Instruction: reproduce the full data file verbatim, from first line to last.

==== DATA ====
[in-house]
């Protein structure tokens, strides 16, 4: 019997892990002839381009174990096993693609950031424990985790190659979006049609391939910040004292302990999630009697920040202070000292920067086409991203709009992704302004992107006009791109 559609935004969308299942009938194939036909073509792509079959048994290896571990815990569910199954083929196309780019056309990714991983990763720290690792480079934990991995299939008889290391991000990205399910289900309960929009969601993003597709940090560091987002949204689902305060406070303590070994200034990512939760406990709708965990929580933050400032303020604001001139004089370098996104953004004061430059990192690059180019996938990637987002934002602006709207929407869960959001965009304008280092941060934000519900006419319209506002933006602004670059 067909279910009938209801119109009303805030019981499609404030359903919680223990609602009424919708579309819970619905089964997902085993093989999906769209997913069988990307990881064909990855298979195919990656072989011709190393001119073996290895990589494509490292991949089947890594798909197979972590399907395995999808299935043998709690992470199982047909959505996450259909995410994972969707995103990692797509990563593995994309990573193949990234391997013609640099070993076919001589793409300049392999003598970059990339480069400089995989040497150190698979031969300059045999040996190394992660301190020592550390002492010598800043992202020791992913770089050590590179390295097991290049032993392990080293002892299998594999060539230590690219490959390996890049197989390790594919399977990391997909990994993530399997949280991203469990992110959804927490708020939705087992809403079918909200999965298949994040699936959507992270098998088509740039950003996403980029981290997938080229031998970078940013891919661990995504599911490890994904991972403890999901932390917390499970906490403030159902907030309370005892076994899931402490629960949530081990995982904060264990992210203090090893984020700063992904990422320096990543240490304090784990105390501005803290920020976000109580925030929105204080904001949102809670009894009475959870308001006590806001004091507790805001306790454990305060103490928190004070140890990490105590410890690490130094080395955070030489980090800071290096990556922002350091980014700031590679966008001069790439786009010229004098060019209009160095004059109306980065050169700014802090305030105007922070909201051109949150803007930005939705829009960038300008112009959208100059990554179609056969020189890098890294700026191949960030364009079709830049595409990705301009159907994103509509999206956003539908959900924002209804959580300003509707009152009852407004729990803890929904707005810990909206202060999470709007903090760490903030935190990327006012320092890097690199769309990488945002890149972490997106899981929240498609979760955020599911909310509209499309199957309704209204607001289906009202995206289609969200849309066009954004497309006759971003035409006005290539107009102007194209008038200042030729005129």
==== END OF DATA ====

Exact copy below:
[in-house]
């Protein structure tokens, strides 16, 4: 019997892990002839381009174990096993693609950031424990985790190659979006049609391939910040004292302990999630009697920040202070000292920067086409991203709009992704302004992107006009791109 559609935004969308299942009938194939036909073509792509079959048994290896571990815990569910199954083929196309780019056309990714991983990763720290690792480079934990991995299939008889290391991000990205399910289900309960929009969601993003597709940090560091987002949204689902305060406070303590070994200034990512939760406990709708965990929580933050400032303020604001001139004089370098996104953004004061430059990192690059180019996938990637987002934002602006709207929407869960959001965009304008280092941060934000519900006419319209506002933006602004670059 067909279910009938209801119109009303805030019981499609404030359903919680223990609602009424919708579309819970619905089964997902085993093989999906769209997913069988990307990881064909990855298979195919990656072989011709190393001119073996290895990589494509490292991949089947890594798909197979972590399907395995999808299935043998709690992470199982047909959505996450259909995410994972969707995103990692797509990563593995994309990573193949990234391997013609640099070993076919001589793409300049392999003598970059990339480069400089995989040497150190698979031969300059045999040996190394992660301190020592550390002492010598800043992202020791992913770089050590590179390295097991290049032993392990080293002892299998594999060539230590690219490959390996890049197989390790594919399977990391997909990994993530399997949280991203469990992110959804927490708020939705087992809403079918909200999965298949994040699936959507992270098998088509740039950003996403980029981290997938080229031998970078940013891919661990995504599911490890994904991972403890999901932390917390499970906490403030159902907030309370005892076994899931402490629960949530081990995982904060264990992210203090090893984020700063992904990422320096990543240490304090784990105390501005803290920020976000109580925030929105204080904001949102809670009894009475959870308001006590806001004091507790805001306790454990305060103490928190004070140890990490105590410890690490130094080395955070030489980090800071290096990556922002350091980014700031590679966008001069790439786009010229004098060019209009160095004059109306980065050169700014802090305030105007922070909201051109949150803007930005939705829009960038300008112009959208100059990554179609056969020189890098890294700026191949960030364009079709830049595409990705301009159907994103509509999206956003539908959900924002209804959580300003509707009152009852407004729990803890929904707005810990909206202060999470709007903090760490903030935190990327006012320092890097690199769309990488945002890149972490997106899981929240498609979760955020599911909310509209499309199957309704209204607001289906009202995206289609969200849309066009954004497309006759971003035409006005290539107009102007194209008038200042030729005129």